“We can do this without resorting to the old Giuliani-style playbook on over-policing,” Stringer said.
Citing the rain, Maya Wiley had to ditch two outdoor events on Saturday at the Bronx Night Market and the Bryant Park Urbanspace Market.
She started her Sunday morning at two Black Baptist churches in Brooklyn, touting her commitment to public housing in New York City, but then had to scratch another outdoor event planned for Socrates Sculpture Park in the Progressive West District. from Queens.
Instead, she ended up at the Katch bar in Astoria, along with State Senator Michael Gianaris, who earned his Progressive Merit Badge by helping torpedo Amazon’s plans to build a second headquarters on Long Island. City.
At the bar, Ms. Wiley enjoyed a house cocktail with tequila renamed “Mayarita” for the occasion. Amid the din of more than two dozen flat screen televisions showing a New York Knicks playoff game, Mrs. Wiley and Mr. Gianaris greeted patrons and supporters from behind the bar and served them the red concoction in glasses cocktail on foot.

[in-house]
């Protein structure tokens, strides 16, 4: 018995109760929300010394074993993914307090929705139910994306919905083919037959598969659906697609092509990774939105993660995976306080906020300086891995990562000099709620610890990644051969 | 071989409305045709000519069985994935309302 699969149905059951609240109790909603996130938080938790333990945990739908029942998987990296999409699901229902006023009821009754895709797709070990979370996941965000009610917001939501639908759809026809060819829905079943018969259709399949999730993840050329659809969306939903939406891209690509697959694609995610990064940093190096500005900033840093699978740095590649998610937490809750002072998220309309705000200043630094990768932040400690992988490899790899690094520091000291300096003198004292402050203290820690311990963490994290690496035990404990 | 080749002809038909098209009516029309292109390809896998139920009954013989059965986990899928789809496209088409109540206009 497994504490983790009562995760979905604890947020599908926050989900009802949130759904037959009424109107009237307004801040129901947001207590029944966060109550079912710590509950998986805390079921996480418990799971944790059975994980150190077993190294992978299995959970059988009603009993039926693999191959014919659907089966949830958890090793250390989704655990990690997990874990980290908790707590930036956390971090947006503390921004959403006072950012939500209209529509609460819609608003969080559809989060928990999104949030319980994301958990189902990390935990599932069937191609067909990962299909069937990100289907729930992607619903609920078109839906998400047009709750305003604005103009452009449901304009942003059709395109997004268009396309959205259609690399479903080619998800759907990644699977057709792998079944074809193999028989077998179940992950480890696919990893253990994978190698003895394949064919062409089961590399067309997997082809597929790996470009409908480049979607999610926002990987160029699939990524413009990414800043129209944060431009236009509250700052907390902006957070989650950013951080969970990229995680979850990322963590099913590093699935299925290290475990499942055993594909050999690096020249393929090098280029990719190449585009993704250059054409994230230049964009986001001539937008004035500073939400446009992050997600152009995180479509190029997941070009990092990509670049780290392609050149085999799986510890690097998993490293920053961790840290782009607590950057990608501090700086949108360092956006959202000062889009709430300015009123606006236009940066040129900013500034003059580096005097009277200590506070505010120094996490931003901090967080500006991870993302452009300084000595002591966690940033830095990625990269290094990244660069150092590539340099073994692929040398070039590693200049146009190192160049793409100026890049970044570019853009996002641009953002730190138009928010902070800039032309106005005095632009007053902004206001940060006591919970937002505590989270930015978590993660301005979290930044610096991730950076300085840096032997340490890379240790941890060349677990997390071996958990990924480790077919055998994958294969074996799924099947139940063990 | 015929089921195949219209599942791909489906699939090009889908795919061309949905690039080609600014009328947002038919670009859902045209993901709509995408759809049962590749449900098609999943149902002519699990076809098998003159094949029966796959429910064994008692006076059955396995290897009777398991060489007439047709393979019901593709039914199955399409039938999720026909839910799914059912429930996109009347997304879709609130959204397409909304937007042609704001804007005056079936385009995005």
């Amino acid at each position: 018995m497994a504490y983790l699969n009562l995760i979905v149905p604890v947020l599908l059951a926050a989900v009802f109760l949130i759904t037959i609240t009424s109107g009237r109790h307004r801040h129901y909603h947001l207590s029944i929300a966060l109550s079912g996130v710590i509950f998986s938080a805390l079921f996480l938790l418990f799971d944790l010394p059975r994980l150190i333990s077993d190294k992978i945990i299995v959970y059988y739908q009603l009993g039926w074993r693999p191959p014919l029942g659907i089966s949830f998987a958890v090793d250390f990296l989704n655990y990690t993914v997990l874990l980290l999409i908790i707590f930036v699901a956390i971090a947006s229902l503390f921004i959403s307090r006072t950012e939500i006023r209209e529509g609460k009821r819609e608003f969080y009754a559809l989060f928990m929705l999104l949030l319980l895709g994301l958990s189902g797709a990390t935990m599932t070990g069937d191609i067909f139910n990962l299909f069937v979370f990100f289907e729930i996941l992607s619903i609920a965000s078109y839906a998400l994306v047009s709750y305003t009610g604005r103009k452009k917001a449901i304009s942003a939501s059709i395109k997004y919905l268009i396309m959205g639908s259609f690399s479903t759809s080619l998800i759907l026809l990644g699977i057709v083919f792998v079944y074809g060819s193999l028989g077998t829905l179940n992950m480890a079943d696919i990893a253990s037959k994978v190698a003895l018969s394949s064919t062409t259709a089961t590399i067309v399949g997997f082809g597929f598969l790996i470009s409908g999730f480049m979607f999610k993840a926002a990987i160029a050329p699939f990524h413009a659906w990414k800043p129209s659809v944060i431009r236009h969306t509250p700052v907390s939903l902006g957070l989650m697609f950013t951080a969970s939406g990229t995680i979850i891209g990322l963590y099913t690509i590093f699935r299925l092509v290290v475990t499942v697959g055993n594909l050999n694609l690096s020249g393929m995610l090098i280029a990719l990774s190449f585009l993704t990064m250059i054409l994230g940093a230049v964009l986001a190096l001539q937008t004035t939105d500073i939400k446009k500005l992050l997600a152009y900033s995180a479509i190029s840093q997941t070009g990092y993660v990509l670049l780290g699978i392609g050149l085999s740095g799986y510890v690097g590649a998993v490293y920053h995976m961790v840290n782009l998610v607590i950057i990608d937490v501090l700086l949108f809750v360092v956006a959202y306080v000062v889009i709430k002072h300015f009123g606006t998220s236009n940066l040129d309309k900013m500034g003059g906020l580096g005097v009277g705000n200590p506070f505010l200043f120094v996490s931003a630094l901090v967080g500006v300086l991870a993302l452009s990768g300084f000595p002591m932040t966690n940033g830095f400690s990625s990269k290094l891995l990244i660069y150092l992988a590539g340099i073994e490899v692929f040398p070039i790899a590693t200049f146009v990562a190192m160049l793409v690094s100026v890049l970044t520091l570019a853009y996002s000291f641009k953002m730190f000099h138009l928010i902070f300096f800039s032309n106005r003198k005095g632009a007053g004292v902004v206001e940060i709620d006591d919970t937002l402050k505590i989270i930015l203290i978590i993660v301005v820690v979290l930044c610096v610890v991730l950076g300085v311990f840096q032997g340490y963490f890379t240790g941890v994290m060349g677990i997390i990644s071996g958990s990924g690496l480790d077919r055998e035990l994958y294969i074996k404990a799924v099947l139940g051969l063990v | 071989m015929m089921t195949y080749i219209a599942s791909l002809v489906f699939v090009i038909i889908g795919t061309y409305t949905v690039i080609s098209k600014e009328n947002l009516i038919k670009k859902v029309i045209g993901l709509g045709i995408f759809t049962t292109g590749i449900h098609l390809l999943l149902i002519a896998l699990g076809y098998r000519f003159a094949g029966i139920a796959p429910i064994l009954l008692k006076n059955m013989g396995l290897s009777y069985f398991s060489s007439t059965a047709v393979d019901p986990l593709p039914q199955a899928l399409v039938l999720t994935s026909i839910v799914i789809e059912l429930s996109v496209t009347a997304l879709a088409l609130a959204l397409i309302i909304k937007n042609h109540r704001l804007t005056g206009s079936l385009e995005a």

It was a more difficult setting than the church to contemplate the city’s woes, but Mrs. Wiley tried.
“We had a crisis before Covid – affordability, systemic racism,” she said, “and what Covid did was accelerate and worsen some of the crises we were already facing. “
She said the city was recovering from the disease, but even when it is curbed, “we will still have people at risk of eviction. We will still have people who are hungry. We will always have a homeless crisis. We will always have a security crisis – safe from crime and safe from police violence. “
Roseann McSorley, who owns and runs Katch with her husband, said the restaurant has welcomed other women looking for positions, including Cynthia Nixon and State Senator Jessica Ramos. Ms McSorley didn’t quite approve of Ms Wiley, but said she supported the effort to place a woman in Gracie Manson, adding: “It’s about time.”